When considering different options for creating an INTERACTIVE classroom blog as a teacher, it is vital to look for MODERATION features. In this post, I’ll explain how WordPress (a free, open-source blogging platform and content management system) provides content moderation options for teachers.
“Moderation” is the process of approving new blog posts and/or new comments to a blog. In our litigious U.S. society and communities often hyper-sensitive to social media when it comes to students, it is vital teachers use interactive blogs which support moderation. In WordPress, there are two different places where blog post and blog comment moderation settings can be changed.
To enable different levels of blog post moderation, as a teacher you’ll want to assign different ROLES to students than you have as the teacher and blog administrator. These are addressed in detail in the WordPress Codex in the article, “Roles and Capabilities.” That article explains:
WordPress has five pre-defined Roles: Administrator, Editor, Author, Contributor and Subscriber. Each Role is allowed to perform a set of tasks called Capabilities. There are many Capabilities including publish_posts, moderate_comments, and edit_users.
For a classroom blog, generally it’s a good idea to assign students as either “Contributors” or “Authors.” If students are assigned the “contributor” role, they can write and submit posts to the blog, but someone else will have to APPROVE the post before it’s “live” or visible to the public. These users who have permission to approve posts made by others can either be assigned the “administrator” or “editor” role. As the teacher owning the blog, you’ll most likely have the “administrator” role.” If you have a parent volunteer or other adult helping you moderate the blog, you might give them the “editor” role. That way they can approve and modify posts when needed, but won’t be able to accidentally change your overall blog settings. In the screenshot below (click it for a larger version) you can see these steps. After logging into your WordPress “dashboard” to access the settings as an administrator:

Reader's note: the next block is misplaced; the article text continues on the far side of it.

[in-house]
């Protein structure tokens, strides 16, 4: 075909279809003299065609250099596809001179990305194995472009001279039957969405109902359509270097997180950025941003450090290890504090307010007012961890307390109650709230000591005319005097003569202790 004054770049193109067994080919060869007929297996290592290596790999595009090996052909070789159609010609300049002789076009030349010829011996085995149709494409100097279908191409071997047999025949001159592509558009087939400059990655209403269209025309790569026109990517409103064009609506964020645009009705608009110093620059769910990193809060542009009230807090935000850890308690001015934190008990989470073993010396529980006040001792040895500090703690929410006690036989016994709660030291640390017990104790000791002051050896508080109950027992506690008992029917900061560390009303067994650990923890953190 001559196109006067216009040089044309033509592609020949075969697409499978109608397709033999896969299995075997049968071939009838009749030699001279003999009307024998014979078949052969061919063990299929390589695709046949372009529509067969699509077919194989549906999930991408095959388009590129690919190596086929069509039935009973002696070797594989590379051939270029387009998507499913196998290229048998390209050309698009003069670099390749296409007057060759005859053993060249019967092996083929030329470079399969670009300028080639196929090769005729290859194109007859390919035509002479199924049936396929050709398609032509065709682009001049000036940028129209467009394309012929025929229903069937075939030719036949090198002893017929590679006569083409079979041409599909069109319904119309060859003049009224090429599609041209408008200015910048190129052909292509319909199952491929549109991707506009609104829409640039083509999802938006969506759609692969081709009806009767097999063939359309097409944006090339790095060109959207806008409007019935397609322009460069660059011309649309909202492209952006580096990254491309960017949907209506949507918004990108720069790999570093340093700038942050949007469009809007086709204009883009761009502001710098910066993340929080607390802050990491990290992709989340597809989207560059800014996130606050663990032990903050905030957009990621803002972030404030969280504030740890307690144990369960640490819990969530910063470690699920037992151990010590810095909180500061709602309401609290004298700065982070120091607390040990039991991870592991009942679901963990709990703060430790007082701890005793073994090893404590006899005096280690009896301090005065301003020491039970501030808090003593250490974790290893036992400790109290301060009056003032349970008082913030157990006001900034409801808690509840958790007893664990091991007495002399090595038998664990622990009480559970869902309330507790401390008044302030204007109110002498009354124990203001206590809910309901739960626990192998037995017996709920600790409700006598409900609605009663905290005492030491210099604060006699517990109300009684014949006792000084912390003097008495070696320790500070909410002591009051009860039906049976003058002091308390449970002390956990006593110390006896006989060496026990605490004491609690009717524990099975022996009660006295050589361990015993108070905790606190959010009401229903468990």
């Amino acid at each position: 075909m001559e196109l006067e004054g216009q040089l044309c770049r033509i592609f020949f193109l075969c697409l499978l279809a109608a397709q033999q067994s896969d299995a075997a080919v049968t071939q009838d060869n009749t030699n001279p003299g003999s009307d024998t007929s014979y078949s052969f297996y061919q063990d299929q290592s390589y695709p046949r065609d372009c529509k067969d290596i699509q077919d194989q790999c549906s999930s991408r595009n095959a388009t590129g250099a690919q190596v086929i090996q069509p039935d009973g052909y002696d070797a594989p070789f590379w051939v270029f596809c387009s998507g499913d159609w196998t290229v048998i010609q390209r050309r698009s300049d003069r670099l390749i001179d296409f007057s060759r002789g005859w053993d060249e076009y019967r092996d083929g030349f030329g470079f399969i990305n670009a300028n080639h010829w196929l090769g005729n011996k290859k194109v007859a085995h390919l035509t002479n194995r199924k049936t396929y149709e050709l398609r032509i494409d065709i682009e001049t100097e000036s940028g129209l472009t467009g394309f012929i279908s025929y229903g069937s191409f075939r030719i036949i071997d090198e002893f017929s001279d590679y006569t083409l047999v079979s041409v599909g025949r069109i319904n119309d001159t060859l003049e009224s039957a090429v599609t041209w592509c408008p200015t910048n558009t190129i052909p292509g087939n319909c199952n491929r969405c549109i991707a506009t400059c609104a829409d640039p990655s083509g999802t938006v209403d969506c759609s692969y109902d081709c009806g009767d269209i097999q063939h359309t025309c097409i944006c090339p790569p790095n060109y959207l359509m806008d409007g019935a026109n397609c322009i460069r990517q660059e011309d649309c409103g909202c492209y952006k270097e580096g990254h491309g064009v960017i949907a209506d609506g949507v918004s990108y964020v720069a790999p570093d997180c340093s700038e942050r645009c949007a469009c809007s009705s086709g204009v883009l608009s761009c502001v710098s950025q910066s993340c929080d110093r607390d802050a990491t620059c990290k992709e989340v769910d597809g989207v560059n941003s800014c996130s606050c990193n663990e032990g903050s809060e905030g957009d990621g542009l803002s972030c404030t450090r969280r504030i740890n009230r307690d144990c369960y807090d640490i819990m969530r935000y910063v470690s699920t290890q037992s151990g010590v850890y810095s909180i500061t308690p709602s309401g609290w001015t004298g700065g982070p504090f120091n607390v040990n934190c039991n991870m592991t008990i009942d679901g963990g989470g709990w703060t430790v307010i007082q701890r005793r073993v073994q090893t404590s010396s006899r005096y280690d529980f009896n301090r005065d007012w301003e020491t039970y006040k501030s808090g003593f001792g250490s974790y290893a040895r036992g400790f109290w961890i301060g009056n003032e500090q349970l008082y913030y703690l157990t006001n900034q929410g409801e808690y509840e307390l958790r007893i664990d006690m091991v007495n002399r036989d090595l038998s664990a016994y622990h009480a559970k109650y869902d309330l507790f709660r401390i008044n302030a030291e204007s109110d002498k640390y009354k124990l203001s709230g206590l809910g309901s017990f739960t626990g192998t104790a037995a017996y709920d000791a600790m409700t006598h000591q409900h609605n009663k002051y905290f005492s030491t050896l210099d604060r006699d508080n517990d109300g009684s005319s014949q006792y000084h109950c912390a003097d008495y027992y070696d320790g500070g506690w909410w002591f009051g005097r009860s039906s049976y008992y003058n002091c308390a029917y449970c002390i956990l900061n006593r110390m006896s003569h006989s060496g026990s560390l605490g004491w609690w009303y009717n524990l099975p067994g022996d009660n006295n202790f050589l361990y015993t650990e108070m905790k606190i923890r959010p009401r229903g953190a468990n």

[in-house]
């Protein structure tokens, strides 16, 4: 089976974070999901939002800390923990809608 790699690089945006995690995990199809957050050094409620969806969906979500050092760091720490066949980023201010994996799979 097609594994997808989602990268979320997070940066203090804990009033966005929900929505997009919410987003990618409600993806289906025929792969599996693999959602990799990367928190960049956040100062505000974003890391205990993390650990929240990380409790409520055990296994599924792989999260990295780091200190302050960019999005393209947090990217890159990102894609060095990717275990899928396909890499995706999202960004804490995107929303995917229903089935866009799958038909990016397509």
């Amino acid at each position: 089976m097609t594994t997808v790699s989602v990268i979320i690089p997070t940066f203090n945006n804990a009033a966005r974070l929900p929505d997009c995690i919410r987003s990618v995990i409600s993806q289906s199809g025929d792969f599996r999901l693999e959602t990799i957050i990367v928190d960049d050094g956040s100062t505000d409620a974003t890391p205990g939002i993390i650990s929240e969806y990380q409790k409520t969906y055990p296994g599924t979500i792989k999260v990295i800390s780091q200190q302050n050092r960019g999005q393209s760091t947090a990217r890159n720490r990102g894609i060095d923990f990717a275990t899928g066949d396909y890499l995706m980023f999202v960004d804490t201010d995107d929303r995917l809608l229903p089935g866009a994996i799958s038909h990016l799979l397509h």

- Click USERS in the left sidebar.
- Click to select the user whose ROLE you want to change.
- Above the user list, select the desired role in the drop down menu and click CHANGE.
After a “Contributor” user (a student in your class) submits a post, you or someone else with the “administrator” or “editor” role will need to approve their post. When you click ALL POSTS in the WordPress dashboard, you’ll see posts which need approval and be able to both read and either approve, edit, or delete posts. Because of the potential for spam, generally it’s best NOT to let anonymous people sign up for your blog and obtain any role other than “Subscriber.” My preference is to turn off user registration after all students and teachers have user accounts in your class blog. This helps prevent spam blog posts written by others or spambots.
To enable the desired level of comment moderation on a WordPress blog, click SETTINGS in the left sidebar and then choose DISCUSSION. The best setting for classroom blogs is “Before a comment appears – An administrator must always approve the comment.” This prevents surprise comments from appearing on your public blog without your prior approval.
To approve comments, click COMMENTS in the left sidebar and then “mouse over” each comment which is waiting for your action. You can approve, reply, ‘quick edit,’ edit, mark as spam, or trash a comment. This process is shown in the screenshot below.
WordPress is an outstanding platform for interactive classroom blogging, and its ability to permit teacher moderation of both posts and comments is a key feature. Don’t use a blogging platform with your students which doesn’t permit different levels (or roles) of access for posting and commenting!